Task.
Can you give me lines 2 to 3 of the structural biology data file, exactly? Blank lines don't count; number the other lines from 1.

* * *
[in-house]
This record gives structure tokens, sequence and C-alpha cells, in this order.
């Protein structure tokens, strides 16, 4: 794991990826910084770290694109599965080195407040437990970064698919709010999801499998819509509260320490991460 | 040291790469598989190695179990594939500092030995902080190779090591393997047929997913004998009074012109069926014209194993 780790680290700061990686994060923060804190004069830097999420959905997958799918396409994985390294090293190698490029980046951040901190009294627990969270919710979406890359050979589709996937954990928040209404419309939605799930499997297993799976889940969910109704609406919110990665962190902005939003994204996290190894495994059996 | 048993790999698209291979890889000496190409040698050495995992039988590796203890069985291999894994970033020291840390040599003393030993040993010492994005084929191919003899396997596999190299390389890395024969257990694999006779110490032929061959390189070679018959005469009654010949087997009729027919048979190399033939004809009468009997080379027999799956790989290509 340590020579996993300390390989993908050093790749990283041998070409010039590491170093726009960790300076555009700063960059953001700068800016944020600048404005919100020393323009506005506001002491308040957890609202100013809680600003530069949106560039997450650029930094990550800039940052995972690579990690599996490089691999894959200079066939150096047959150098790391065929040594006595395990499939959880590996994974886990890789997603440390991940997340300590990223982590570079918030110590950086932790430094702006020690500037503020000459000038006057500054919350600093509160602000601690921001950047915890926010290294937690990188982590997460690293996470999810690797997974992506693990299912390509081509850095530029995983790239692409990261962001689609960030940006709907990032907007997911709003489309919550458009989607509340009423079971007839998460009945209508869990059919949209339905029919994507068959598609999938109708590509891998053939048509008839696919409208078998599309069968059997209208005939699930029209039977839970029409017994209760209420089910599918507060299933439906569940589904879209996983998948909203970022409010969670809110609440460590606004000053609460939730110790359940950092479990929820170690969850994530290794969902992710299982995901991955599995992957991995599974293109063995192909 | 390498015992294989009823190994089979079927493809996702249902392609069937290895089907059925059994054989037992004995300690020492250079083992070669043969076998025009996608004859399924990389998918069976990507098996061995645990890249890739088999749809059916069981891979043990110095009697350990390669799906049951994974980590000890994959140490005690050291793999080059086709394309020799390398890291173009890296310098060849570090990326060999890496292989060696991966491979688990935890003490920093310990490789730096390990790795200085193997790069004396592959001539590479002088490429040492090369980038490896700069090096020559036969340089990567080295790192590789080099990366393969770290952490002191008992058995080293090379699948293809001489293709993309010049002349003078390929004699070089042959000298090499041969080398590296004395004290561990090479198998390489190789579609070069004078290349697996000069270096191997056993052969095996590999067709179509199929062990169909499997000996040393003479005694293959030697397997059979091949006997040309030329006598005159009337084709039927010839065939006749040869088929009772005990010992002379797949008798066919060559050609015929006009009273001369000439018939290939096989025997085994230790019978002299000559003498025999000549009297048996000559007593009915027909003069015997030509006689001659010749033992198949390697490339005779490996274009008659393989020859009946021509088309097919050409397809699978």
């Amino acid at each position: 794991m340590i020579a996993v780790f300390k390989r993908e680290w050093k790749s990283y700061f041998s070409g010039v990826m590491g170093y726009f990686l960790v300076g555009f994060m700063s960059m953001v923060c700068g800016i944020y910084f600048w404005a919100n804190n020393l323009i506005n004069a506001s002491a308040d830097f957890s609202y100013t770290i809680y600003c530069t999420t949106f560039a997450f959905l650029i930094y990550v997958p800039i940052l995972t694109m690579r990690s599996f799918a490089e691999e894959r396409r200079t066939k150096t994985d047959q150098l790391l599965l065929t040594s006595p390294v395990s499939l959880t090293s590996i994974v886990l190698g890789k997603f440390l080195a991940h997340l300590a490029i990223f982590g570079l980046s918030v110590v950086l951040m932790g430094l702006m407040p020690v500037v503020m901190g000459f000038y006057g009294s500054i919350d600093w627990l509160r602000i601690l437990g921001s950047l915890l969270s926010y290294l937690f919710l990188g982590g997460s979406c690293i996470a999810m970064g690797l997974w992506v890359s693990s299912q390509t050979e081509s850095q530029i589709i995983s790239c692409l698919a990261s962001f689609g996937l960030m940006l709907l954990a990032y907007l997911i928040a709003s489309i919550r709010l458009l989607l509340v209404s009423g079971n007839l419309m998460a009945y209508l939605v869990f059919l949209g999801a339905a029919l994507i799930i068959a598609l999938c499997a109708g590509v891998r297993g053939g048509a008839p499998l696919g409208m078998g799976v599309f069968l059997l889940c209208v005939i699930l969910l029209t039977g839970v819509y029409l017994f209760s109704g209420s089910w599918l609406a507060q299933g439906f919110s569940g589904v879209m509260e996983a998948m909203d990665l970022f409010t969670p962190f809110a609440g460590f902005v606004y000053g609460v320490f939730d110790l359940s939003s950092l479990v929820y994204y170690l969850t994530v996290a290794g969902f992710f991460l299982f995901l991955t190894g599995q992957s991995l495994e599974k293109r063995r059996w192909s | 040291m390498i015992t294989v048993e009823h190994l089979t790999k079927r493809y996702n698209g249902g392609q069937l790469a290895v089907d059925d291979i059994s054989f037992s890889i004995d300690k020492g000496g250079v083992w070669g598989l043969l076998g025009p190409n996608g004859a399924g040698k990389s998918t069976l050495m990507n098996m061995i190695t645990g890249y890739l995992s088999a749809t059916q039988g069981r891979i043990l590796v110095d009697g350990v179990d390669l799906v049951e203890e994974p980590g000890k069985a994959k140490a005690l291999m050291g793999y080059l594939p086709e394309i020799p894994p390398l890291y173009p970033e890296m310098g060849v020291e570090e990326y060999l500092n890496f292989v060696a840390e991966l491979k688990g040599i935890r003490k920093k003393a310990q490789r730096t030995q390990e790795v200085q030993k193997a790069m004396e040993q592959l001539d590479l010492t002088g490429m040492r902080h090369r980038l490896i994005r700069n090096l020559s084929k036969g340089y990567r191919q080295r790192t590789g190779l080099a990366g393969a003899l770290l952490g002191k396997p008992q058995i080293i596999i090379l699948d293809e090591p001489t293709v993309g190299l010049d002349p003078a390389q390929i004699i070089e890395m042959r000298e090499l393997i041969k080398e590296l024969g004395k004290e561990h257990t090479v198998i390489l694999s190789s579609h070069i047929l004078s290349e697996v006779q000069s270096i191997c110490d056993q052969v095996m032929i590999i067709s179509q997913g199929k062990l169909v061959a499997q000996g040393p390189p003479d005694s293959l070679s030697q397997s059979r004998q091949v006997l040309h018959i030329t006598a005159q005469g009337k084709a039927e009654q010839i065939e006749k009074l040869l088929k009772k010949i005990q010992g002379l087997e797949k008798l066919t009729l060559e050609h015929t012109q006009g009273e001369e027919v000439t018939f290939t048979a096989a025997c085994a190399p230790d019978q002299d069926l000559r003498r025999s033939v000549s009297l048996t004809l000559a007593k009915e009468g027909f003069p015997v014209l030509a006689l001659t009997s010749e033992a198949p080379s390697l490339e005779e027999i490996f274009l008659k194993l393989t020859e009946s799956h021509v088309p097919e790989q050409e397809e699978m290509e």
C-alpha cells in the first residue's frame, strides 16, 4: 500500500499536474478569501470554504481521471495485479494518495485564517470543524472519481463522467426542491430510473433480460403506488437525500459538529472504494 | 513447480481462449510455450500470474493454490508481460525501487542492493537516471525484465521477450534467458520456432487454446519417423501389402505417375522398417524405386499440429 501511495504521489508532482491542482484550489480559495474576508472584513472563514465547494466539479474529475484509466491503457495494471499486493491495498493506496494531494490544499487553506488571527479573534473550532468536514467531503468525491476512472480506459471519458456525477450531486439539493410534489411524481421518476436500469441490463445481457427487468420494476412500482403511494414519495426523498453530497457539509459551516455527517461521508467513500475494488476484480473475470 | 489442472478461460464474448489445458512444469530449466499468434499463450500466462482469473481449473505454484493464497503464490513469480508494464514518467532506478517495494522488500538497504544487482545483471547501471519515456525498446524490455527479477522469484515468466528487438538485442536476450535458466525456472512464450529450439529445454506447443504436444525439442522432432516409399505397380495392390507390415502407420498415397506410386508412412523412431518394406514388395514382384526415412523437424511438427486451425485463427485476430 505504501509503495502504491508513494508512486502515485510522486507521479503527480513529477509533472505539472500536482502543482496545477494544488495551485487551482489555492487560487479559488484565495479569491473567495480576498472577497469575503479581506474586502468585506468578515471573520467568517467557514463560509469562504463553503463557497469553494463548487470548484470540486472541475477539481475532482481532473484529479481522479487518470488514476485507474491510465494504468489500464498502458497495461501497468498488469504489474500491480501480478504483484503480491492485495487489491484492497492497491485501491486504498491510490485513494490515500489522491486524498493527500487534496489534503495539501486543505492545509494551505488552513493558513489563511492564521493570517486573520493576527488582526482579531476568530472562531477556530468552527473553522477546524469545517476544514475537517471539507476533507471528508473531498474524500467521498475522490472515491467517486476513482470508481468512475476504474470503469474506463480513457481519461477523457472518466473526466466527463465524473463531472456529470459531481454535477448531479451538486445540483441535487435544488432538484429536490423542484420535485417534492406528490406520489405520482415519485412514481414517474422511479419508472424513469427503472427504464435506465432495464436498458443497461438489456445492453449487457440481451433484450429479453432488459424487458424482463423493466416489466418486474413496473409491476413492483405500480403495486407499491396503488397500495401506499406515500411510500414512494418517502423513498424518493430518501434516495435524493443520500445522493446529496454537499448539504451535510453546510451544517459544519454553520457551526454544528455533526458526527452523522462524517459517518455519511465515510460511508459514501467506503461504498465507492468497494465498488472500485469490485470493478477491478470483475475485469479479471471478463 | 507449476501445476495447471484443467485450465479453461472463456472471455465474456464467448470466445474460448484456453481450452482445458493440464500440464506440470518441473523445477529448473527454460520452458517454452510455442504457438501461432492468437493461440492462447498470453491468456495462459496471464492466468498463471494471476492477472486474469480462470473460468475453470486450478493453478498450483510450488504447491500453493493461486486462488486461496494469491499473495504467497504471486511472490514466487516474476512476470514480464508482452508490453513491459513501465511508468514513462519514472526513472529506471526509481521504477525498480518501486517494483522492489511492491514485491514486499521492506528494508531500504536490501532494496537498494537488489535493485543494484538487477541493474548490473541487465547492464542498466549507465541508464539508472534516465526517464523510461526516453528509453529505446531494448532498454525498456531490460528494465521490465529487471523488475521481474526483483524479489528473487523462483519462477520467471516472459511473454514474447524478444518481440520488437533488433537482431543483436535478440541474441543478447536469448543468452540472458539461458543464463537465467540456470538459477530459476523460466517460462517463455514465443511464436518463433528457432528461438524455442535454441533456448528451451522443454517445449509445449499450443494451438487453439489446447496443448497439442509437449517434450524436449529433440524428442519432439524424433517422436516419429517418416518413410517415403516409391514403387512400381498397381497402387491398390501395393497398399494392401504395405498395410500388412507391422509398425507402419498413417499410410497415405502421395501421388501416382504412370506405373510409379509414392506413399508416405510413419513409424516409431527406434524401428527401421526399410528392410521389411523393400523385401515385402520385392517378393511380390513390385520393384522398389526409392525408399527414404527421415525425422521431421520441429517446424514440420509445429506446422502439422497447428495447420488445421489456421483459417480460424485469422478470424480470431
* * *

This record gives structure tokens, sequence and C-alpha cells, in this order.
């Protein structure tokens, strides 16, 4: 794991990826910084770290694109599965080195407040437990970064698919709010999801499998819509509260320490991460 | 040291790469598989190695179990594939500092030995902080190779090591393997047929997913004998009074012109069926014209194993 780790680290700061990686994060923060804190004069830097999420959905997958799918396409994985390294090293190698490029980046951040901190009294627990969270919710979406890359050979589709996937954990928040209404419309939605799930499997297993799976889940969910109704609406919110990665962190902005939003994204996290190894495994059996 | 048993790999698209291979890889000496190409040698050495995992039988590796203890069985291999894994970033020291840390040599003393030993040993010492994005084929191919003899396997596999190299390389890395024969257990694999006779110490032929061959390189070679018959005469009654010949087997009729027919048979190399033939004809009468009997080379027999799956790989290509 340590020579996993300390390989993908050093790749990283041998070409010039590491170093726009960790300076555009700063960059953001700068800016944020600048404005919100020393323009506005506001002491308040957890609202100013809680600003530069949106560039997450650029930094990550800039940052995972690579990690599996490089691999894959200079066939150096047959150098790391065929040594006595395990499939959880590996994974886990890789997603440390991940997340300590990223982590570079918030110590950086932790430094702006020690500037503020000459000038006057500054919350600093509160602000601690921001950047915890926010290294937690990188982590997460690293996470999810690797997974992506693990299912390509081509850095530029995983790239692409990261962001689609960030940006709907990032907007997911709003489309919550458009989607509340009423079971007839998460009945209508869990059919949209339905029919994507068959598609999938109708590509891998053939048509008839696919409208078998599309069968059997209208005939699930029209039977839970029409017994209760209420089910599918507060299933439906569940589904879209996983998948909203970022409010969670809110609440460590606004000053609460939730110790359940950092479990929820170690969850994530290794969902992710299982995901991955599995992957991995599974293109063995192909 | 390498015992294989009823190994089979079927493809996702249902392609069937290895089907059925059994054989037992004995300690020492250079083992070669043969076998025009996608004859399924990389998918069976990507098996061995645990890249890739088999749809059916069981891979043990110095009697350990390669799906049951994974980590000890994959140490005690050291793999080059086709394309020799390398890291173009890296310098060849570090990326060999890496292989060696991966491979688990935890003490920093310990490789730096390990790795200085193997790069004396592959001539590479002088490429040492090369980038490896700069090096020559036969340089990567080295790192590789080099990366393969770290952490002191008992058995080293090379699948293809001489293709993309010049002349003078390929004699070089042959000298090499041969080398590296004395004290561990090479198998390489190789579609070069004078290349697996000069270096191997056993052969095996590999067709179509199929062990169909499997000996040393003479005694293959030697397997059979091949006997040309030329006598005159009337084709039927010839065939006749040869088929009772005990010992002379797949008798066919060559050609015929006009009273001369000439018939290939096989025997085994230790019978002299000559003498025999000549009297048996000559007593009915027909003069015997030509006689001659010749033992198949390697490339005779490996274009008659393989020859009946021509088309097919050409397809699978």